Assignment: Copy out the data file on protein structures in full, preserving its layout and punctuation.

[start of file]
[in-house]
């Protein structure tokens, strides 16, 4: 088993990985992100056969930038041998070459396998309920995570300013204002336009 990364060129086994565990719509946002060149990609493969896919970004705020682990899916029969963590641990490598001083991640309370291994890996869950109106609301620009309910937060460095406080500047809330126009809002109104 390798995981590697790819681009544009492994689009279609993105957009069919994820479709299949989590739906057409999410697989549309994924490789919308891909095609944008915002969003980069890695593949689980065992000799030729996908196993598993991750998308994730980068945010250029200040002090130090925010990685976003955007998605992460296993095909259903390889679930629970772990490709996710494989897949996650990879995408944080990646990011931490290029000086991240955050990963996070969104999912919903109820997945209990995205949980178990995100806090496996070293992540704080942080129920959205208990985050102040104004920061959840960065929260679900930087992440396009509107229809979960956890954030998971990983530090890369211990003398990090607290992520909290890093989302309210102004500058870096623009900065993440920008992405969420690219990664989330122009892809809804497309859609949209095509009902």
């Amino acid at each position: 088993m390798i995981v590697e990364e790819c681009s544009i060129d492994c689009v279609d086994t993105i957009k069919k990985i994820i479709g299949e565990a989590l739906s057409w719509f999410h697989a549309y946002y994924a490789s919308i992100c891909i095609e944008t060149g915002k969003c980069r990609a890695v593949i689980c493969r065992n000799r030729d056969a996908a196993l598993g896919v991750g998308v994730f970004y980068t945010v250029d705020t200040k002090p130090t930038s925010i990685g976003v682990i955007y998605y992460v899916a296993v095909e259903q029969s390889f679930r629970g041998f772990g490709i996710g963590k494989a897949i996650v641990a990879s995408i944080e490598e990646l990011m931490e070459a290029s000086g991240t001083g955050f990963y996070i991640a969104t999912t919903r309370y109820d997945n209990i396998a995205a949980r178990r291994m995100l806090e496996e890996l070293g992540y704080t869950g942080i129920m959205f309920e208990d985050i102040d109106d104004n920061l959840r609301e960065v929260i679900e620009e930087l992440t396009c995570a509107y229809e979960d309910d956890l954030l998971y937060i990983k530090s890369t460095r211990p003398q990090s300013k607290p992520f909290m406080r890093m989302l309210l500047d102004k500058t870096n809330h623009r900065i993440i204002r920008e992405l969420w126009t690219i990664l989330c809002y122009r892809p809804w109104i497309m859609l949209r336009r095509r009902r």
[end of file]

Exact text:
[in-house]
């Protein structure tokens, strides 16, 4: 088993990985992100056969930038041998070459396998309920995570300013204002336009 990364060129086994565990719509946002060149990609493969896919970004705020682990899916029969963590641990490598001083991640309370291994890996869950109106609301620009309910937060460095406080500047809330126009809002109104 390798995981590697790819681009544009492994689009279609993105957009069919994820479709299949989590739906057409999410697989549309994924490789919308891909095609944008915002969003980069890695593949689980065992000799030729996908196993598993991750998308994730980068945010250029200040002090130090925010990685976003955007998605992460296993095909259903390889679930629970772990490709996710494989897949996650990879995408944080990646990011931490290029000086991240955050990963996070969104999912919903109820997945209990995205949980178990995100806090496996070293992540704080942080129920959205208990985050102040104004920061959840960065929260679900930087992440396009509107229809979960956890954030998971990983530090890369211990003398990090607290992520909290890093989302309210102004500058870096623009900065993440920008992405969420690219990664989330122009892809809804497309859609949209095509009902």
């Amino acid at each position: 088993m390798i995981v590697e990364e790819c681009s544009i060129d492994c689009v279609d086994t993105i957009k069919k990985i994820i479709g299949e565990a989590l739906s057409w719509f999410h697989a549309y946002y994924a490789s919308i992100c891909i095609e944008t060149g915002k969003c980069r990609a890695v593949i689980c493969r065992n000799r030729d056969a996908a196993l598993g896919v991750g998308v994730f970004y980068t945010v250029d705020t200040k002090p130090t930038s925010i990685g976003v682990i955007y998605y992460v899916a296993v095909e259903q029969s390889f679930r629970g041998f772990g490709i996710g963590k494989a897949i996650v641990a990879s995408i944080e490598e990646l990011m931490e070459a290029s000086g991240t001083g955050f990963y996070i991640a969104t999912t919903r309370y109820d997945n209990i396998a995205a949980r178990r291994m995100l806090e496996e890996l070293g992540y704080t869950g942080i129920m959205f309920e208990d985050i102040d109106d104004n920061l959840r609301e960065v929260i679900e620009e930087l992440t396009c995570a509107y229809e979960d309910d956890l954030l998971y937060i990983k530090s890369t460095r211990p003398q990090s300013k607290p992520f909290m406080r890093m989302l309210l500047d102004k500058t870096n809330h623009r900065i993440i204002r920008e992405l969420w126009t690219i990664l989330c809002y122009r892809p809804w109104i497309m859609l949209r336009r095509r009902r």